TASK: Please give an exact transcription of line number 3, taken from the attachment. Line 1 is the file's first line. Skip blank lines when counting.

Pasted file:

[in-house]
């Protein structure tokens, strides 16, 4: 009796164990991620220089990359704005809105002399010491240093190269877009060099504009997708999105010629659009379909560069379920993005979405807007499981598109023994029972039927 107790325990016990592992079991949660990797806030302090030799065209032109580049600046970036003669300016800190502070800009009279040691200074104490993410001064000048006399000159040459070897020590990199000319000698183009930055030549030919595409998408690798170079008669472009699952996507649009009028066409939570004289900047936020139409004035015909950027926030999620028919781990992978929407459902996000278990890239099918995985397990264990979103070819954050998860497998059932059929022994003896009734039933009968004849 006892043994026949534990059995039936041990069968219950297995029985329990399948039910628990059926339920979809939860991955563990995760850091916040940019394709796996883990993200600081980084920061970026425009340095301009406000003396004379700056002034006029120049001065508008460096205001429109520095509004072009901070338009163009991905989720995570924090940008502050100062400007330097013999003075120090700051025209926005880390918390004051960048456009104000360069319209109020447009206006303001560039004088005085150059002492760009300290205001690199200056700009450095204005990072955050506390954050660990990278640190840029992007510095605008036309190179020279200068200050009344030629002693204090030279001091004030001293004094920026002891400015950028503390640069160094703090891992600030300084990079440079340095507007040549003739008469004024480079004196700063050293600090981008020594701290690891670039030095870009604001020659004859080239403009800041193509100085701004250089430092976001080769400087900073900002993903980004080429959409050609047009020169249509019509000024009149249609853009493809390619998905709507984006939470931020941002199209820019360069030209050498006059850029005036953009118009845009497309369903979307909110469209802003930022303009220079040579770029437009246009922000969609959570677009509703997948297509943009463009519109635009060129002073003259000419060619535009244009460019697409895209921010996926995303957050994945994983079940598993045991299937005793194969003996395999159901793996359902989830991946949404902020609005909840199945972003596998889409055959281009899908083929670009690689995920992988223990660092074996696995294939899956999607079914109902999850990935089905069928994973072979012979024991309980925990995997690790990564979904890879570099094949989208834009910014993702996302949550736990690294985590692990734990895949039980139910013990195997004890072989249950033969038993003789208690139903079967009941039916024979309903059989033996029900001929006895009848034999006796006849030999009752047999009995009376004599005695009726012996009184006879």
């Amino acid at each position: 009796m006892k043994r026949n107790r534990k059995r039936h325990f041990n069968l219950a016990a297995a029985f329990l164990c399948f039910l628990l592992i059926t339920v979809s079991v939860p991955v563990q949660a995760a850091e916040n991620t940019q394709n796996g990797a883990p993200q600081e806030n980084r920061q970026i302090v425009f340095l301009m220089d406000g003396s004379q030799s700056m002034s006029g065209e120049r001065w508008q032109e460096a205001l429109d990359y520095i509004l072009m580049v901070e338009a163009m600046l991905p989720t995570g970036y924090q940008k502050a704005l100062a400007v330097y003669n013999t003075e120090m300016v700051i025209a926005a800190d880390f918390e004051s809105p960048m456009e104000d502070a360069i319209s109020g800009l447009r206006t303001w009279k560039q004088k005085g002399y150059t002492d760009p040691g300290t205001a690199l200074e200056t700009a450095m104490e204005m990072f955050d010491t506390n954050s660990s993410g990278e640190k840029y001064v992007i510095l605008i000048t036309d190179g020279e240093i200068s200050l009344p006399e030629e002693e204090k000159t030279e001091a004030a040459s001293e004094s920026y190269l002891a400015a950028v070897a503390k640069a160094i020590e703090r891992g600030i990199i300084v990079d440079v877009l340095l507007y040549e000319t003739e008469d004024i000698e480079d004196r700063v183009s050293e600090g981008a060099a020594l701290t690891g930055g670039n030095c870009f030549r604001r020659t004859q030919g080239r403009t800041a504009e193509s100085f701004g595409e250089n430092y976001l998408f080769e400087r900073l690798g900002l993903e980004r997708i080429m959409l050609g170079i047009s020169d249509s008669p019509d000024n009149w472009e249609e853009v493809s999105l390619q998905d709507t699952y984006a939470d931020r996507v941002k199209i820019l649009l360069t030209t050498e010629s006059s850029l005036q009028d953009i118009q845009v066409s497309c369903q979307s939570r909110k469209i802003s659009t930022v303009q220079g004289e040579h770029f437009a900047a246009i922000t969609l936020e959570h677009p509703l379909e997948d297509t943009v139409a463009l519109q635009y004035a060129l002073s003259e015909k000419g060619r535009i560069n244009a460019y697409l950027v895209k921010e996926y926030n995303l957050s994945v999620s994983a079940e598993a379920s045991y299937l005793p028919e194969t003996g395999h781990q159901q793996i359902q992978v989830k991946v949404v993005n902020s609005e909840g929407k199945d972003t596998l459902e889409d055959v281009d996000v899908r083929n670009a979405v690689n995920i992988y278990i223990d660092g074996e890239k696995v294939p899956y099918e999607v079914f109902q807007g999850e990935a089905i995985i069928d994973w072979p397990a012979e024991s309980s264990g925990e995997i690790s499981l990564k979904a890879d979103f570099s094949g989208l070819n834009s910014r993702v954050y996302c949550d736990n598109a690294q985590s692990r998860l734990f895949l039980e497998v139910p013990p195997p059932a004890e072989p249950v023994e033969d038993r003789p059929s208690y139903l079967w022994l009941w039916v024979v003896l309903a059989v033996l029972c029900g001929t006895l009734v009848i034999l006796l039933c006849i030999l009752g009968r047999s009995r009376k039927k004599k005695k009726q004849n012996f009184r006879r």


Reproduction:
């Amino acid at each position: 009796m006892k043994r026949n107790r534990k059995r039936h325990f041990n069968l219950a016990a297995a029985f329990l164990c399948f039910l628990l592992i059926t339920v979809s079991v939860p991955v563990q949660a995760a850091e916040n991620t940019q394709n796996g990797a883990p993200q600081e806030n980084r920061q970026i302090v425009f340095l301009m220089d406000g003396s004379q030799s700056m002034s006029g065209e120049r001065w508008q032109e460096a205001l429109d990359y520095i509004l072009m580049v901070e338009a163009m600046l991905p989720t995570g970036y924090q940008k502050a704005l100062a400007v330097y003669n013999t003075e120090m300016v700051i025209a926005a800190d880390f918390e004051s809105p960048m456009e104000d502070a360069i319209s109020g800009l447009r206006t303001w009279k560039q004088k005085g002399y150059t002492d760009p040691g300290t205001a690199l200074e200056t700009a450095m104490e204005m990072f955050d010491t506390n954050s660990s993410g990278e640190k840029y001064v992007i510095l605008i000048t036309d190179g020279e240093i200068s200050l009344p006399e030629e002693e204090k000159t030279e001091a004030a040459s001293e004094s920026y190269l002891a400015a950028v070897a503390k640069a160094i020590e703090r891992g600030i990199i300084v990079d440079v877009l340095l507007y040549e000319t003739e008469d004024i000698e480079d004196r700063v183009s050293e600090g981008a060099a020594l701290t690891g930055g670039n030095c870009f030549r604001r020659t004859q030919g080239r403009t800041a504009e193509s100085f701004g595409e250089n430092y976001l998408f080769e400087r900073l690798g900002l993903e980004r997708i080429m959409l050609g170079i047009s020169d249509s008669p019509d000024n009149w472009e249609e853009v493809s999105l390619q998905d709507t699952y984006a939470d931020r996507v941002k199209i820019l649009l360069t030209t050498e010629s006059s850029l005036q009028d953009i118009q845009v066409s497309c369903q979307s939570r909110k469209i802003s659009t930022v303009q220079g004289e040579h770029f437009a900047a246009i922000t969609l936020e959570h677009p509703l379909e997948d297509t943009v139409a463009l519109q635009y004035a060129l002073s003259e015909k000419g060619r535009i560069n244009a460019y697409l950027v895209k921010e996926y926030n995303l957050s994945v999620s994983a079940e598993a379920s045991y299937l005793p028919e194969t003996g395999h781990q159901q793996i359902q992978v989830k991946v949404v993005n902020s609005e909840g929407k199945d972003t596998l459902e889409d055959v281009d996000v899908r083929n670009a979405v690689n995920i992988y278990i223990d660092g074996e890239k696995v294939p899956y099918e999607v079914f109902q807007g999850e990935a089905i995985i069928d994973w072979p397990a012979e024991s309980s264990g925990e995997i690790s499981l990564k979904a890879d979103f570099s094949g989208l070819n834009s910014r993702v954050y996302c949550d736990n598109a690294q985590s692990r998860l734990f895949l039980e497998v139910p013990p195997p059932a004890e072989p249950v023994e033969d038993r003789p059929s208690y139903l079967w022994l009941w039916v024979v003896l309903a059989v033996l029972c029900g001929t006895l009734v009848i034999l006796l039933c006849i030999l009752g009968r047999s009995r009376k039927k004599k005695k009726q004849n012996f009184r006879r």